Wikipedia mentions a good example for CSRF. In this situation, someone includes an image that isn’t really an image (for example in an unfiltered chat or forum), instead it really is a request to your bank’s server to withdraw money:

<img src="https://bank.example.com/withdraw?account=bob&amount=1000000&for=mallory">

Now, if you are logged into your bank account and your cookies are still valid (and there is no other validation), you will transfer money as soon as you load the HTML that contains this image. For endpoints that require a POST request, it’s possible to programmatically trigger a <form> submit (perhaps in an invisible <iframe>) when the page is loaded:

<form action="https://bank.example.com/withdraw" method="POST">
  <input type="hidden" name="account" value="bob">
  <input type="hidden" name="amount" value="1000000">
  <input type="hidden" name="for" value="mallory">
<script>window.addEventListener('DOMContentLoaded', (e) => { document.querySelector('form').submit(); }</script>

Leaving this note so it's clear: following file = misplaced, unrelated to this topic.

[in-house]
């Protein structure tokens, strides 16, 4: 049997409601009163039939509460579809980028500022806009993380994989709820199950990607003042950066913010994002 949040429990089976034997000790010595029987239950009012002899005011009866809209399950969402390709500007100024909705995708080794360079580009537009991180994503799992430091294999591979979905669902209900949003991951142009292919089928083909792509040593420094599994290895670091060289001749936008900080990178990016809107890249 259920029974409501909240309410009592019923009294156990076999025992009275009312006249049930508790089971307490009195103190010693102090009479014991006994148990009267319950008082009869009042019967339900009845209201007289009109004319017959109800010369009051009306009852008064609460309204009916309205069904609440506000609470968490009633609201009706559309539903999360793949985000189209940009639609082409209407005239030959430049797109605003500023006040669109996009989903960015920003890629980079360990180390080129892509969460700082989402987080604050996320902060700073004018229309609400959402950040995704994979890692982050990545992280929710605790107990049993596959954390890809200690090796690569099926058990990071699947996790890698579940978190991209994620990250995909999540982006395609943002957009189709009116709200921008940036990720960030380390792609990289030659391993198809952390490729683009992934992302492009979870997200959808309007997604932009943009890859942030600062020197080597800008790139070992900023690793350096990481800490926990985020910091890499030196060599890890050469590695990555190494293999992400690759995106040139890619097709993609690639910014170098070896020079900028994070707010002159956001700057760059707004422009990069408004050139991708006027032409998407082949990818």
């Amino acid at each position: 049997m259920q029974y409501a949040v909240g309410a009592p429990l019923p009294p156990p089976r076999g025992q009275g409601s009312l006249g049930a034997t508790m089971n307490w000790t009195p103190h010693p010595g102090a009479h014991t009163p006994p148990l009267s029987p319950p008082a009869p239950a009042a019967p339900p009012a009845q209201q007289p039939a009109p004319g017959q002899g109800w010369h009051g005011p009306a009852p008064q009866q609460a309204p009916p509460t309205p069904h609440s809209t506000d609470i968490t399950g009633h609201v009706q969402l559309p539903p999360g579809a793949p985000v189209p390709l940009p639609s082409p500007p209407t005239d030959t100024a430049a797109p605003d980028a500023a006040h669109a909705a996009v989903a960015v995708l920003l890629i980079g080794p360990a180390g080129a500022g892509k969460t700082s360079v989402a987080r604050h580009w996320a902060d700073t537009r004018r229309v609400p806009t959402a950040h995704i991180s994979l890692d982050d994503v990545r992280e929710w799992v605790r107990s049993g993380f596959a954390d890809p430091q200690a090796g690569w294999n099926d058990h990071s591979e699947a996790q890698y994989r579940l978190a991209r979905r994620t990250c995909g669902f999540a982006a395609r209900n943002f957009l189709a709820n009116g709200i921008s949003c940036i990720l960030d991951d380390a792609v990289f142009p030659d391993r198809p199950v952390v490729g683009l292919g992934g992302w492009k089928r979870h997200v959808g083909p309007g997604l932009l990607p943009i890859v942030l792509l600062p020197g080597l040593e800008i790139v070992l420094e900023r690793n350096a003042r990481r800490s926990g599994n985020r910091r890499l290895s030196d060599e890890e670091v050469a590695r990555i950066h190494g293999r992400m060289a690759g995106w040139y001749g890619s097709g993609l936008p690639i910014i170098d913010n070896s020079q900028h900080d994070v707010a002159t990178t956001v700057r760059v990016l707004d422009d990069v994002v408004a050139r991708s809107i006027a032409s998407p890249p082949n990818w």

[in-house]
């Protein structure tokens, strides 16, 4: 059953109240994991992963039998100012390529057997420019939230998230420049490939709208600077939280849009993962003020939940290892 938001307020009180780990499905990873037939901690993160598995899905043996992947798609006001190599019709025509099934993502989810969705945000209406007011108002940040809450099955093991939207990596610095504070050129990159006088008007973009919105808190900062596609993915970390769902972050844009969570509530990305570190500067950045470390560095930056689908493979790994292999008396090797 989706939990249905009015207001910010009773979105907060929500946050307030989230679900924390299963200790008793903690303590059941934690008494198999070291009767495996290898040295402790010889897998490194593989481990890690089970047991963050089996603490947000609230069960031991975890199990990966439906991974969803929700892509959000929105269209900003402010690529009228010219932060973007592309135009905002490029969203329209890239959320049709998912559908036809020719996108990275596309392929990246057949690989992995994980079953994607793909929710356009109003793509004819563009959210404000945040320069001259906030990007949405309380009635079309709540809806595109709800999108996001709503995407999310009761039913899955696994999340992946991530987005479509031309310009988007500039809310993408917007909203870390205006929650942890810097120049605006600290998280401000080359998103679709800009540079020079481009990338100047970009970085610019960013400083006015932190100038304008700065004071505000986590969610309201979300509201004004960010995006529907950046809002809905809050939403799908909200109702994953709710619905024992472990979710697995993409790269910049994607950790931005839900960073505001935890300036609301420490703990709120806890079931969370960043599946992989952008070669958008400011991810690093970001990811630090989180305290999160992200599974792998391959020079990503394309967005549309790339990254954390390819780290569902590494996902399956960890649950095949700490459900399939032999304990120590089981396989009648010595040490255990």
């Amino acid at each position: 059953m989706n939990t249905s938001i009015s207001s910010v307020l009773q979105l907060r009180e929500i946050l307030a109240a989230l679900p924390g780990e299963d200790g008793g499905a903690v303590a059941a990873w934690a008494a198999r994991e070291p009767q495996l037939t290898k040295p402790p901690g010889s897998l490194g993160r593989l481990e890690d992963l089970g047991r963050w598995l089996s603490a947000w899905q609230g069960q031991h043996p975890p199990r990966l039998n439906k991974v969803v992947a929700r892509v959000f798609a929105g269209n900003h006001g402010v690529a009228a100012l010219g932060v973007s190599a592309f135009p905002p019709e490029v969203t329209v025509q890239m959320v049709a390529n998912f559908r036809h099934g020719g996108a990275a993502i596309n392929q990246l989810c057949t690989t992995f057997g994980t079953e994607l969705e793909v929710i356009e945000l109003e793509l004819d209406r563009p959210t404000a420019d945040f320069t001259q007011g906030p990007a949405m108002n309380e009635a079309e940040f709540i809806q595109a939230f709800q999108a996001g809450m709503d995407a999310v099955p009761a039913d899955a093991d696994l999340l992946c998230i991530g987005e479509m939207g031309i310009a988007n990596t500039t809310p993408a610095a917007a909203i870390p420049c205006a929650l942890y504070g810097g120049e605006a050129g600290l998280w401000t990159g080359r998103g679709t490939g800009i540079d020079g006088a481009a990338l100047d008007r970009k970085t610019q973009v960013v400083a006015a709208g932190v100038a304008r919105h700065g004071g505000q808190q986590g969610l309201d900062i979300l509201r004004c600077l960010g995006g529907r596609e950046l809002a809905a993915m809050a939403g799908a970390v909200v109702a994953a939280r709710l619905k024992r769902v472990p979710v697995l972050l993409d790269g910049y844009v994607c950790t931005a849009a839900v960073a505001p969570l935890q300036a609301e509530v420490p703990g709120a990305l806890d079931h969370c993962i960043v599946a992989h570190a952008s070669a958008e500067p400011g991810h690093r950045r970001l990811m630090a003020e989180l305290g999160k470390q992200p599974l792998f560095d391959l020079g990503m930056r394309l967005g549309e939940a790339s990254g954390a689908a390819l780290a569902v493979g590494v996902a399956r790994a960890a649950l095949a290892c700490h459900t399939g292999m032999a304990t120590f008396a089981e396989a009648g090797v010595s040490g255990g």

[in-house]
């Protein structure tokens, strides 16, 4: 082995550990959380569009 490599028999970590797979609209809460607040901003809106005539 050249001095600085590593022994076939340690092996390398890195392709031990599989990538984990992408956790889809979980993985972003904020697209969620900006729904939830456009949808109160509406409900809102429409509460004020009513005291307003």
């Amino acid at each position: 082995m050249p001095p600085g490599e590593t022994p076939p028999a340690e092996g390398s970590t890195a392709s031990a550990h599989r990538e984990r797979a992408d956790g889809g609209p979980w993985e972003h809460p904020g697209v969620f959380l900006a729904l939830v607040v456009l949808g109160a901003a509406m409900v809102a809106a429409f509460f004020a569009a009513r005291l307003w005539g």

There are a few techniques that should be used to prevent this from happening:

  • GET endpoints should be idempotent—actions that enact a change and do not simply retrieve data should require sending a POST (or other HTTP method) request. POST endpoints should not interchangeably accept GET requests with parameters in the query string.
  • A CSRF token should be included in <form> elements via a hidden input field. This token should be unique per user and stored (for example, in a cookie) such that the server can look up the expected value when the request is sent. For all non-GET requests that have the potential to perform an action, this input field should be compared against the expected value. If there is a mismatch, the request should be aborted.
  • This method of protection relies on an attacker being unable to predict the user’s assigned CSRF token. The token should be regenerated on sign-in.
  • Cookies that are used for sensitive actions (such as session cookies) should have a short lifetime with the SameSite attribute set to Strict or Lax. (See SameSite cookies above). In supporting browsers, this will have the effect of ensuring that the session cookie is not sent along with cross-site requests and so the request is effectively unauthenticated to the application server.
  • Both CSRF tokens and SameSite cookies should be deployed. This ensures all browsers are protected and provides protection where SameSite cookies cannot help (such as attacks originating from a separate subdomain).